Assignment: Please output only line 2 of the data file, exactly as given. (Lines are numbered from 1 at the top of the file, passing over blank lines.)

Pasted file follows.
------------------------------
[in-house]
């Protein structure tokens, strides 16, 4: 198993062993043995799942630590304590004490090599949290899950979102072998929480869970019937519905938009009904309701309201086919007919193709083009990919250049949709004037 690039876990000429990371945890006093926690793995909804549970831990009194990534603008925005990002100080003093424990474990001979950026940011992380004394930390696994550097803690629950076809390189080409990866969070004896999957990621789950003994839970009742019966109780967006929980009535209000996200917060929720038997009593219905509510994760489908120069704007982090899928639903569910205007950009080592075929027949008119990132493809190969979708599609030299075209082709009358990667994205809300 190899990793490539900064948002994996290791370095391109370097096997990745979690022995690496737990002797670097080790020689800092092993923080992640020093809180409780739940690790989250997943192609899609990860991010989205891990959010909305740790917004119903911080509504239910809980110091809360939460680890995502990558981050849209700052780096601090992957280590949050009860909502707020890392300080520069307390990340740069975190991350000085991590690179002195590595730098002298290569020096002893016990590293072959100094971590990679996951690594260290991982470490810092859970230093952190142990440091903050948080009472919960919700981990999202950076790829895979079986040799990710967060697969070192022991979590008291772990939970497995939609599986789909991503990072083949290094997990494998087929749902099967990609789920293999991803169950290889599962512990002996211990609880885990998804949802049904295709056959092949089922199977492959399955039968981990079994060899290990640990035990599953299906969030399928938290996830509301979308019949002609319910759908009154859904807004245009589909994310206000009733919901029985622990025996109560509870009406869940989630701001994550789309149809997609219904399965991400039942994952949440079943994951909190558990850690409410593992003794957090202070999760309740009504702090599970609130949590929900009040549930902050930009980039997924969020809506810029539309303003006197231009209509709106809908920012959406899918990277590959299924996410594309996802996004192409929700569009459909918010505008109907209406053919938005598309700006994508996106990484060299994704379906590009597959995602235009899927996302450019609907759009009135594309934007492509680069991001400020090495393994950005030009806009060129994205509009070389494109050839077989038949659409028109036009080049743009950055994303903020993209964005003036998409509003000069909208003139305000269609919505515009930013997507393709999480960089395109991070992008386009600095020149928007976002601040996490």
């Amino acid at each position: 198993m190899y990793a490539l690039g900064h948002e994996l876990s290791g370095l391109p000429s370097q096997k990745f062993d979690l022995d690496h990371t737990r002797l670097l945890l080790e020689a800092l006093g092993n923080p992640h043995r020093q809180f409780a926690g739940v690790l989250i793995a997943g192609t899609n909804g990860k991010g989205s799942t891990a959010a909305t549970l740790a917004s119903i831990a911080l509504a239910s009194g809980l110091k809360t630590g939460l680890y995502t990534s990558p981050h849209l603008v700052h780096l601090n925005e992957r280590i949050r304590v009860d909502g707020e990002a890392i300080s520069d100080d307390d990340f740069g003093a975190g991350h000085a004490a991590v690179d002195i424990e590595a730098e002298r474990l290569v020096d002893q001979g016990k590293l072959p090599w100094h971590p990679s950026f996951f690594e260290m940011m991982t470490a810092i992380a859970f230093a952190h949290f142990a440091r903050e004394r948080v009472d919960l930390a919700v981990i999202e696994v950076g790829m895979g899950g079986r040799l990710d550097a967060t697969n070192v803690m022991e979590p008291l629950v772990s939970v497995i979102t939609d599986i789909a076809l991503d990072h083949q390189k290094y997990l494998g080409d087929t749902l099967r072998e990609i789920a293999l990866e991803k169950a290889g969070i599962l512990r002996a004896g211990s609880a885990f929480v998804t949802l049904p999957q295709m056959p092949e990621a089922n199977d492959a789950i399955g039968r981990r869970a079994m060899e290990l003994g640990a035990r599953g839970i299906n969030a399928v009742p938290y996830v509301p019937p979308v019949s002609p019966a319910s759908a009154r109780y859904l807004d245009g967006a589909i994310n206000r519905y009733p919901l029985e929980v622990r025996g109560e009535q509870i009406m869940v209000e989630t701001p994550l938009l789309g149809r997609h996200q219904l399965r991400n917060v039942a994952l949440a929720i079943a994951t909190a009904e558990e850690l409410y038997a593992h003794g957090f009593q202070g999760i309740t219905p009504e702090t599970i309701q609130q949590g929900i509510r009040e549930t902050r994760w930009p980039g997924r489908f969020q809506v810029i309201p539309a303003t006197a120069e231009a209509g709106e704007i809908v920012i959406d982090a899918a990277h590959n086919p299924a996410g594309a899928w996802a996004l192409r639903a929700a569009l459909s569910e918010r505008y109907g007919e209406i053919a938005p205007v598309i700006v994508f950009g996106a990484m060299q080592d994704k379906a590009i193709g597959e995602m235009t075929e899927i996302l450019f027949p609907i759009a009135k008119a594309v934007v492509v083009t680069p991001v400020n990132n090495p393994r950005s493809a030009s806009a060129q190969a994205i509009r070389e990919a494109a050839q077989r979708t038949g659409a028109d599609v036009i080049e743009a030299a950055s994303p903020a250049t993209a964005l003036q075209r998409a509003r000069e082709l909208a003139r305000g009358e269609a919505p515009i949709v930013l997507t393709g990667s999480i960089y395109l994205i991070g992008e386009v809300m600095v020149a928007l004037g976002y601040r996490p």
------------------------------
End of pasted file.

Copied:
């Protein structure tokens, strides 16, 4: 198993062993043995799942630590304590004490090599949290899950979102072998929480869970019937519905938009009904309701309201086919007919193709083009990919250049949709004037 690039876990000429990371945890006093926690793995909804549970831990009194990534603008925005990002100080003093424990474990001979950026940011992380004394930390696994550097803690629950076809390189080409990866969070004896999957990621789950003994839970009742019966109780967006929980009535209000996200917060929720038997009593219905509510994760489908120069704007982090899928639903569910205007950009080592075929027949008119990132493809190969979708599609030299075209082709009358990667994205809300 190899990793490539900064948002994996290791370095391109370097096997990745979690022995690496737990002797670097080790020689800092092993923080992640020093809180409780739940690790989250997943192609899609990860991010989205891990959010909305740790917004119903911080509504239910809980110091809360939460680890995502990558981050849209700052780096601090992957280590949050009860909502707020890392300080520069307390990340740069975190991350000085991590690179002195590595730098002298290569020096002893016990590293072959100094971590990679996951690594260290991982470490810092859970230093952190142990440091903050948080009472919960919700981990999202950076790829895979079986040799990710967060697969070192022991979590008291772990939970497995939609599986789909991503990072083949290094997990494998087929749902099967990609789920293999991803169950290889599962512990002996211990609880885990998804949802049904295709056959092949089922199977492959399955039968981990079994060899290990640990035990599953299906969030399928938290996830509301979308019949002609319910759908009154859904807004245009589909994310206000009733919901029985622990025996109560509870009406869940989630701001994550789309149809997609219904399965991400039942994952949440079943994951909190558990850690409410593992003794957090202070999760309740009504702090599970609130949590929900009040549930902050930009980039997924969020809506810029539309303003006197231009209509709106809908920012959406899918990277590959299924996410594309996802996004192409929700569009459909918010505008109907209406053919938005598309700006994508996106990484060299994704379906590009597959995602235009899927996302450019609907759009009135594309934007492509680069991001400020090495393994950005030009806009060129994205509009070389494109050839077989038949659409028109036009080049743009950055994303903020993209964005003036998409509003000069909208003139305000269609919505515009930013997507393709999480960089395109991070992008386009600095020149928007976002601040996490």